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What to do:

Self-talk. Say to yourself, "This aggressive behavior is frustrating and upsetting me because of what I think about it. I need to change my negative self-talk from "It's terrible!", to positive self-talk of "I can deal with this." I don't want my child to hurt someone, but I can handle this if I keep my cool."

Empathy. Ask yourself, "How would I feel if I was upset and mad but didn't know how to show it without hurting someone?" I understand how my child feels. I get mad, too."

Teach. Tell yourself, "I can help my child learn how to have self-control when he's upset; express his anger and frustration; and get what he wants without hurting someone.

Take to Calm Time. It's important to stop the aggression immediately by taking your child out of the situation for a period of time to calm down, so she can think. She can return to play when calm. If you see or hear of your child biting or hitting, take her to Calm Time for a few minutes (1 minute for each year of age is recommended). Calmly tell her to think about ways to get what she wants without hurting someone that will make the other person want to cooperate with her. Then, when Calm Time is over, talk about what she could do to tell someone she's angry without hurting him. Be sure to give hugs to let her know that it was the hitting or biting that you didn't like-you always love her

How to Compromise. Help your older child learn to resolve wars peacefully. When you hear him threatening to hit his friend for taking his basketball, say, "Let's think about what else you could do when your friend takes your ball and you want it back. You could ask me to use my phone timer, so you and your friend can time how long each of you plays with the ball. Let the phone timer tell you when it's time to take turns. That way, both of you get to play with it and have fun."

Use Reprimand and Grandma's Rule to Teach How to Apologize. Say, "Hitting hurts. We don't hit people. When you're mad, tell someone you're angry and walk away, or ask an adult to help solve the problem between you and someone else." Learning to apologize reduces the need for aggression and encourages getting along with others. Tell your child, "When you have told your friend that you are sorry you hit him, then you may go back to play."

Praise Getting Along. Saying, "Thank you for playing so nicely together," from time to time while children are playing reminds them that getting along is important.

Teach Empathy. Make understanding the feelings of others part of your everyday conversations with your child. When your child bites, hits or is aggressive toward another child, calmly and lovingly ask how he would you feel if someone bit him. Then talk about his feelings. Tell him, "We don't want to hurt another person, so we don't bite them, even if we are mad. When we are mad, it's important to say how we feel and figure out how to get what we want by being patient. Suggest counting to 5 before reacting when someone makes him mad. If your child has trouble stopping himself from hurting others when he's mad, tell his healthcare provider. He may need special help to stop this behavior before it gets more upsetting for him and for those around him.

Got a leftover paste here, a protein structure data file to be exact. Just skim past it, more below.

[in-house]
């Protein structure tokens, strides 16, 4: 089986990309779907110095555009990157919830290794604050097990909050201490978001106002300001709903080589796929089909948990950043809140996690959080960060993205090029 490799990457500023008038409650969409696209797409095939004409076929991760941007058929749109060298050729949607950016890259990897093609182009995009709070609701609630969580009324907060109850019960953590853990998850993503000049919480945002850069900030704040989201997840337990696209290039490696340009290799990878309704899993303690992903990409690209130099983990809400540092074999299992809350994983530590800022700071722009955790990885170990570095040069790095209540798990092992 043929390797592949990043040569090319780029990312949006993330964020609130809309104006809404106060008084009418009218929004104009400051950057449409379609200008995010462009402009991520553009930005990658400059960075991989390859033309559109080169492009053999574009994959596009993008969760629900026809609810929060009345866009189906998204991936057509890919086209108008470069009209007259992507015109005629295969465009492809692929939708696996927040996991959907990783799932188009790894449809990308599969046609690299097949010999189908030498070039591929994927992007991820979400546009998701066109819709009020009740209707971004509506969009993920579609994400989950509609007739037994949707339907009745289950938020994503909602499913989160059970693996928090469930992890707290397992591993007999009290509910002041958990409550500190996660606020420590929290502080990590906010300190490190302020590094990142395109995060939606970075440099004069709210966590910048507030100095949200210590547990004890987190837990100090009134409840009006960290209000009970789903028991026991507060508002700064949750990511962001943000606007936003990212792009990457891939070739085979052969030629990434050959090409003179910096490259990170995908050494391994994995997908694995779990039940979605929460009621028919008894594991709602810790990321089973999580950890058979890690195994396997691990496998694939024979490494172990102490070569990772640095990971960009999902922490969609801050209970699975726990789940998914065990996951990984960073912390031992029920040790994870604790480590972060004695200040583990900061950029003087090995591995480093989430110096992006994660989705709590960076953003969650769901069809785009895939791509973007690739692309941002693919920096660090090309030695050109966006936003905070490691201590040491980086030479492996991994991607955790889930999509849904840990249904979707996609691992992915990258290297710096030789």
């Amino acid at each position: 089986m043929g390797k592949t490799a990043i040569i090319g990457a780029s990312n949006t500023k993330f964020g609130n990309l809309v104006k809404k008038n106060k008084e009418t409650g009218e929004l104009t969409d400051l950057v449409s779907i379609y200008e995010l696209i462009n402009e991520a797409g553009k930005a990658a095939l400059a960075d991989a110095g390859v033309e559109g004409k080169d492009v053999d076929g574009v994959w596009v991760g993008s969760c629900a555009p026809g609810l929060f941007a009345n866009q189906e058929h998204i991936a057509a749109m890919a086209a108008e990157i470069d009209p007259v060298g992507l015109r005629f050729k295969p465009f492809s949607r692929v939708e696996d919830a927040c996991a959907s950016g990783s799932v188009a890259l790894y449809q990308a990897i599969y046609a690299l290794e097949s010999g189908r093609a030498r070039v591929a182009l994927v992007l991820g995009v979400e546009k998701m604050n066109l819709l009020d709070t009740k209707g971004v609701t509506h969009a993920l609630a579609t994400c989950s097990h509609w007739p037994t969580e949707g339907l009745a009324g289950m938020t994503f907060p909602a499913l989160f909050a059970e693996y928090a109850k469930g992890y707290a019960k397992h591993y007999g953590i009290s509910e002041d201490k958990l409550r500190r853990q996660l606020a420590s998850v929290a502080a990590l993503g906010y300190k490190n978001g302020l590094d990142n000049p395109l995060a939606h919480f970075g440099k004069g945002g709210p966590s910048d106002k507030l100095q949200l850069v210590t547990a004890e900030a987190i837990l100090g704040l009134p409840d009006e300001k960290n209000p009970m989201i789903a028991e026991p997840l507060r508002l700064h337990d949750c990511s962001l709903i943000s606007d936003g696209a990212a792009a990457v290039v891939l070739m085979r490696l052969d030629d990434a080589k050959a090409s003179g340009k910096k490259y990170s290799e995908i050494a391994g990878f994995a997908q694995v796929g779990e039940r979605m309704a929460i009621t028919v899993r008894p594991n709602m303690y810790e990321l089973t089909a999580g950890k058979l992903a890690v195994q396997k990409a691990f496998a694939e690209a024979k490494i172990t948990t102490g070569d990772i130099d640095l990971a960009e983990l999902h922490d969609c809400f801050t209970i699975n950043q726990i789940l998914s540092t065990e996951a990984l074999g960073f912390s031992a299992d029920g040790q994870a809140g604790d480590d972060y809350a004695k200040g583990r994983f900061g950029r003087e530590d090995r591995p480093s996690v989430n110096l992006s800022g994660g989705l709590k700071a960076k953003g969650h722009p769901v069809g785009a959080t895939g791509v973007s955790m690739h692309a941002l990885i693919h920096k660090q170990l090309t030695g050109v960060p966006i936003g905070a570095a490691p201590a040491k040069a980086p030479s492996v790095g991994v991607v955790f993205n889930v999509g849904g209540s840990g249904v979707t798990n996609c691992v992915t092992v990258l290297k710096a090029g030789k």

Teach Your Child Positive Self-Talk. When your child is upset, help him see that it is the messages that we say to ourselves that create feelings of anger and frustration. Say, "When you are mad at your friend, Shawna, think about what you are saying to yourself about Shawna. Are you mad because she has a friend at lunch that is not your friend?" When we say that a situation is "terrible" or "awful" or that "we cannot stand it", that makes us feel upset and out of control. Instead, say, "It's not big deal. I know that Shawna has other friends besides me. I am glad that she is my friend, too." That change in self-talk changes the way your child will feel and behave! Make it a habit to talk about self-talk-negative and positive-as a regular part of your relationship with your child.

What not to do:

Don't Hit, Spank or Bite. No matter how tempting it is to spank a child or bite him back to "smack some sense into him" or "teach him a lesson," resist the urge. Although you may be angry and scared when your child hits, spits, scratches, pinches, slaps, pushes or bites someone, doing that to him sends him a mixed message: It's okay for me to be a bully and hit you, but not for you to hit me or anyone else. Studies have also shown that 3 year olds who are spanked twice a month will be almost 50 percent more aggressive than non-spanked children by age 5.

Don't Threaten. Threatening to hit, spank, slap or bite your child only teaches him to fear your presence but doesn't teach him what you want him to learn-how to get along with others, even when he's mad.

The authors and Raised with Love and Limits Foundation disclaim responsibility for any harmful consequences, loss, injury or damage associated with the use and application of information or advice contained in these prescriptions and on this website. These protocols are clinical guidelines that must be used in conjunction with critical thinking and critical judgment.